On the global web, however, the novel is a marginal niche product. It exists at the mercy of search and an exponential growth of information on the web. In this sense it faces precisely the same challenges as a completely unknown novel by a completely unknown author, if it wants to move beyond the local context and use the internet as a marketing or distribution channel. Like many similar products, Vi, de druknede has it’s own website, but to find it one almost has to search for the book’s exact title. At least, one doesn’t find it by searching for the author’s name, which was my first choice, because apparently Carsten Jensen doesn’t have his own website! The first hit is to an architect of the same name, and another to a LinkedIn profile for a CEO with the same name. And Carsten Jensen is even supposedly the most prominent “Carsten Jensen” in a Danish context, which would lead one to think that he had a greater amount of links pointing to information about him and thus a higher Google PageRank. The most authoritative (international) source on Carsten Jensen remains a stub on Wikipedia.
Even if one does manage to find the book’s website, one will find that it is only available in Danish. Apparently the publisher has thought only about using the global internet for targeting the book to a Danish audience, even if the book rights have long since been sold to a number of other countries. This of course just underpins the status of the novel as an industrial product, which seeks to appeal to a national, mainstream audience. An English reader will learn more from this article, which appears as the second hit, when one searches for keywords such as marstal + sailors.
As a niche product, Carsten Jensen’s novel doesn’t fare much better on the web than most niche products, despite local rave reviews and traditional marketing campaigns via conventional channels. It is as less or as much seen, as it has customers who search for it. Making this easier for potential readers has apparently been of very little concern to the publisher, if one takes this superficial analysis at face value.
We, the drowned is an obvious metaphor for all the unanswered queries of the web. When writing this article I had to find out what a “shrunken head” was in English. It is easy when you know it, but how do you show a search engine what you mean? I knew the Danish word, “skrumpehoved”, but finding the English term was pretty tricky. Kaplak doesn’t have any ambitions for creating new or more intelligent ways to search, but we do think the activity of our network will likely help generate more relevant and context-rich web results, which will more likely cover a much much longer tail of niche interests and pursuits, than is the case today.
Nicolas Carr has written an in-depth analysis of Google and the implications of the company’s rapid growth and business style, which is well worth the read. It is a clearheaded and concise piece, which is a must read for anyone with even the slightest interest in Google’s business model. Here’s an excerpt :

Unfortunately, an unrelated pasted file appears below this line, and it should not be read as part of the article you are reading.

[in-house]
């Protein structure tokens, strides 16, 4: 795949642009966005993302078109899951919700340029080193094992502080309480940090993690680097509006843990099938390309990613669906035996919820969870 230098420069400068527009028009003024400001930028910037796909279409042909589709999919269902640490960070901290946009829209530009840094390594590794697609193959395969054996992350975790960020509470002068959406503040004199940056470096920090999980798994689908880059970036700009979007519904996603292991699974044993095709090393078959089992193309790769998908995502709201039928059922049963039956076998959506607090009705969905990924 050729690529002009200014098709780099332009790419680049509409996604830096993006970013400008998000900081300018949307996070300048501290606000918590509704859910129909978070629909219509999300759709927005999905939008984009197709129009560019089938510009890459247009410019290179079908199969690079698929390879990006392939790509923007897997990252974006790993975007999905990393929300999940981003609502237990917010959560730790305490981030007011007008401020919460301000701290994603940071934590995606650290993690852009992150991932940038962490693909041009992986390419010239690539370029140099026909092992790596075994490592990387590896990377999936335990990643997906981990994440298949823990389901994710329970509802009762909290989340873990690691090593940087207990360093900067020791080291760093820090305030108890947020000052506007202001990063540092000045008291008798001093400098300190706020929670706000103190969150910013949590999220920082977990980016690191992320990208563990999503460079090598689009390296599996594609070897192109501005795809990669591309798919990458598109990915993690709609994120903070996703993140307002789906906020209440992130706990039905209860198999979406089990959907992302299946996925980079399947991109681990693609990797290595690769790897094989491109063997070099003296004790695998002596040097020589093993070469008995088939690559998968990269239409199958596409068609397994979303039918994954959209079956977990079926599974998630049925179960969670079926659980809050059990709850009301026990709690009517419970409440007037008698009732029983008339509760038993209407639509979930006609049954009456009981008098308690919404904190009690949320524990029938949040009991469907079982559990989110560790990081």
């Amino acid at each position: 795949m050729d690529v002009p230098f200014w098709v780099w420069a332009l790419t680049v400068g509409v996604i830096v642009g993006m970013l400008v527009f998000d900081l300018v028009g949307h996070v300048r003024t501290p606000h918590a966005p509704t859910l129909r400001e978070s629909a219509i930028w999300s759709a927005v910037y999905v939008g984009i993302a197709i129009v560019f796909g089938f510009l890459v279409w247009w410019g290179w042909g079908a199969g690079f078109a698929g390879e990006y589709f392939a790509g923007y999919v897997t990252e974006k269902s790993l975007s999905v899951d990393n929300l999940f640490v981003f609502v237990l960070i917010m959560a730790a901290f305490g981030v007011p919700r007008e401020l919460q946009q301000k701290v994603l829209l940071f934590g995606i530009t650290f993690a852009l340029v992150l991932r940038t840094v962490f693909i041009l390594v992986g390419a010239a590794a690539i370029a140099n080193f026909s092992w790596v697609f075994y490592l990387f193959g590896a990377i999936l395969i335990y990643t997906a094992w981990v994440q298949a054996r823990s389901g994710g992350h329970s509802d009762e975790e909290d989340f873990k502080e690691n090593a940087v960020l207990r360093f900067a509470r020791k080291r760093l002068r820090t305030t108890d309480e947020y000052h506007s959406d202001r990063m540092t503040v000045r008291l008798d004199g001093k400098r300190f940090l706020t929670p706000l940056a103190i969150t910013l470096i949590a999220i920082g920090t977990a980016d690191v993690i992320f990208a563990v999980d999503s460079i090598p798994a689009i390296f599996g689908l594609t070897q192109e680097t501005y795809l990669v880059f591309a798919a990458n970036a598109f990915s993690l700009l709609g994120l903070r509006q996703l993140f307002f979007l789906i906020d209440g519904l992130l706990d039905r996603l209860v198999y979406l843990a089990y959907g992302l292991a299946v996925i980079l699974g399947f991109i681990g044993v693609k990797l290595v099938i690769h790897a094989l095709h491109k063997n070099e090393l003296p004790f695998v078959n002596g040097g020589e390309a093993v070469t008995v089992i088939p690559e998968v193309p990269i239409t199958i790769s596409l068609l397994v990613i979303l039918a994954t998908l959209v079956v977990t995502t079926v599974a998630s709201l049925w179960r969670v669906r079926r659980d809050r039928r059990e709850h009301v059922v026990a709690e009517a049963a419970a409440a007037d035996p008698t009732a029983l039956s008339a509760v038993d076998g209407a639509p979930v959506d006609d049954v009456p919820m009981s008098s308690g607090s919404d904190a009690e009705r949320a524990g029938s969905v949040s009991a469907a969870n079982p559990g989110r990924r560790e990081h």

The way Google makes money is actually straightforward: It brokers and publishes advertisements through digital media. More than 99 percent of its sales have come from the fees it charges advertisers for using its network to get their messages out on the Internet. [...]
For Google, literally everything that happens on the Internet is a complement to its main business. The more things that people and companies do online, the more ads they see and the more money Google makes. In addition, as Internet activity increases, Google collects more data on consumers’ needs and behavior and can tailor its ads more precisely, strengthening its competitive advantage and further increasing its income. As more and more products and services are delivered digitally over computer networks — entertainment, news, software programs, financial transactions — Google’s range of complements is expanding into ever more industry sectors.
Carr’s latest book The Big Switch came out earlier this month (January 7th), and I’m looking forward to reading it. I’m curious if there’s a level in the book beyond the dreary dystopic visions of a future beyond our control, which is a dominating theme in many of the reviews I’ve managed to trawl tonight.
At first mention, I have difficulty swallowing Carr’s notion of a World Wide Computer. Yes, it is true we leave information everywhere about ourselves and our online behaviour patterns whenever we use the internet, and companies (such as Google) are able to collect and analyze a lot of all this data. What’s critical IMHO, is not that this data is available and can be analyzed by individuals as well as companies, but that the means of creating the technological architectures of it’s control are as widely distributed as possible (as well as, which follows, the tools and methods of collecting, analyzing and consuming the data produced by these architectures). Which is why open source software, or more importantly free software, is so important, and why the use and spread of open file formats (as opposed to proprietary formats) should be as widely encouraged as possible by policy makers.
I also have some difficulty with the idea (in the excerpt) that everything happening on or with the internet is somehow beneficial to Google. At a superficial level, Carr is right, new websites is the lifeblood of Google, but the same lifeblood may choke the company, if it doesn’t develop methods of finetuning or reforming search as a method. Google as well as other search engines face an unprecedented growth in the amount of accessible information globally which presents great difficulties for search fundamentally as a method of finding information, at least as any kind of general purpose tool. Anyone who in recent years has experienced lousier and lousier search results can testify to this.
On a related note, I’d like to highly recommend David Vise’s The Google Story for anyone who’d like an enjoyable introduction to the amazing story of the rise of an amazing company – also available in a convenient audio format.